Whereas Baahubali held out the promise of creating a new, homespun fictional world, Baahubali 2 is a film that wouldn’t have its key moments of spectacle without Hollywood blockbusters. That’s a shame.
Elements from the Ramayana and Mahabharata, like the exiled prince and the disguised warrior who wins the princess’ heart, are sprinkled all over Baahubali 2. With every inch that the sluggish plot progresses, the film becomes a little more predictable and a lot more boring. The only two interesting characters in series are Sivagami (Ramya) and Devasena. Both of them look gorgeous and are promising initially. However, they are quickly reduced to one-note parodies that milk the idea of a woman being arrogant rather than strong. They’re made to doubt themselves and cut down to size by deceitful men. Why? Because otherwise, they’re taking the attention and agency away from the male heroes and villains. Speaking of sacrificed women characters, poor Avanthika, despite being a powerful warrior, has nothing to do and literally not a single dialogue in this sequel.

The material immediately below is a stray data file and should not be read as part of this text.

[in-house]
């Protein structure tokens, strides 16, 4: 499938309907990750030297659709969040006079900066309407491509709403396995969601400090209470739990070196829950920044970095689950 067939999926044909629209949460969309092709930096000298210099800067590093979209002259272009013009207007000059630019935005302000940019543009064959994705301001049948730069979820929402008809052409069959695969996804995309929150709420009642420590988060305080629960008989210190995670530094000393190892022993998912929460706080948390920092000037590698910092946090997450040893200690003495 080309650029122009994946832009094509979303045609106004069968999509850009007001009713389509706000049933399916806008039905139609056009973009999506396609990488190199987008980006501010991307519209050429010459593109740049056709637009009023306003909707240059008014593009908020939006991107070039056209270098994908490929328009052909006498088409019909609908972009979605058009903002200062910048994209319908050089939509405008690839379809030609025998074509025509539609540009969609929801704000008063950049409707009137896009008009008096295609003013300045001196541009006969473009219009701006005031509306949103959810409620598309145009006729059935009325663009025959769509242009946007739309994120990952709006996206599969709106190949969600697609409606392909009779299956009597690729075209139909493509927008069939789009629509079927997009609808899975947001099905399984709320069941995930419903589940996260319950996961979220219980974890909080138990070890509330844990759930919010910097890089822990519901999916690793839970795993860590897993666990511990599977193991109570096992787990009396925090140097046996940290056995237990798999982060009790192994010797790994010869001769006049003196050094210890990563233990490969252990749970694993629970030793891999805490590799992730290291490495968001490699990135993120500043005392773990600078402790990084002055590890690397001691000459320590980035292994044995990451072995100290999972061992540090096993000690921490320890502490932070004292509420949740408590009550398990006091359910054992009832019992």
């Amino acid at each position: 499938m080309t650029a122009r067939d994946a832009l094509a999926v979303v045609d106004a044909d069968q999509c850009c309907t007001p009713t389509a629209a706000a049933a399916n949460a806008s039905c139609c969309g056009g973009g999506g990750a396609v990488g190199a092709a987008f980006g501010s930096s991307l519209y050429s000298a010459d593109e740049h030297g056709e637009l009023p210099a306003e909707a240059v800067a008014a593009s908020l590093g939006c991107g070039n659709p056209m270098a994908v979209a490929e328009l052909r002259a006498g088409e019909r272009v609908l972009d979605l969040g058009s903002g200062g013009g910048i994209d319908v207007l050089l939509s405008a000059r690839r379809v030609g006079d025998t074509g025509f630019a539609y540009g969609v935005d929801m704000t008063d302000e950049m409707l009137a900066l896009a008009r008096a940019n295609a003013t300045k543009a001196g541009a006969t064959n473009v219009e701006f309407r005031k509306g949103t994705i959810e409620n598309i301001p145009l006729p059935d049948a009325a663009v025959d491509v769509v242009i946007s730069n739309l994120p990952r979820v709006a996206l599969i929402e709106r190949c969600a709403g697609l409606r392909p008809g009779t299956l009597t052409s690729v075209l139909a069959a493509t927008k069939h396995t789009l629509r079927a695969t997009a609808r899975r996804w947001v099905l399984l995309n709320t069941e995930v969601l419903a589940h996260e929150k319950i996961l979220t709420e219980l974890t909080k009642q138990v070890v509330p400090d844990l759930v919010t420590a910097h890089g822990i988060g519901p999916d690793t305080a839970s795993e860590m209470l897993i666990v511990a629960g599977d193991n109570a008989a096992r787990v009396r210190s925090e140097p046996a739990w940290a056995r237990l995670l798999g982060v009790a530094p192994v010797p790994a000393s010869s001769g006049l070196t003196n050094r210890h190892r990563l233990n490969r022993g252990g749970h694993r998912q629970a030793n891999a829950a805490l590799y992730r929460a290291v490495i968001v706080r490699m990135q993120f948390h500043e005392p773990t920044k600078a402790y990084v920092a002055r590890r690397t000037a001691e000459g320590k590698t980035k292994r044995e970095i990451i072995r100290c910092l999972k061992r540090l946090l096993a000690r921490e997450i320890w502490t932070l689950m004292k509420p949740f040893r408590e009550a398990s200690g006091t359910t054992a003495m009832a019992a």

It also becomes obvious very early on in the film that there isn’t even an internal logic to this story. For instance, when an elephant suddenly goes mad and goes on a rampage, threatening Sivagami, the camera suddenly swings to the bolted door of a large shed. The bolt quivers and then finally breaks. Why? Because Amarendra Baahubali has broken them doors and is dragging out a massive chariot, which he will use to tame this mad elephant. The question is: what the hell was the young crown prince doing in a locked shed? When he got inside, why didn’t he just leave the door open? What if the elephant hadn’t gone mad? It’s all very strange.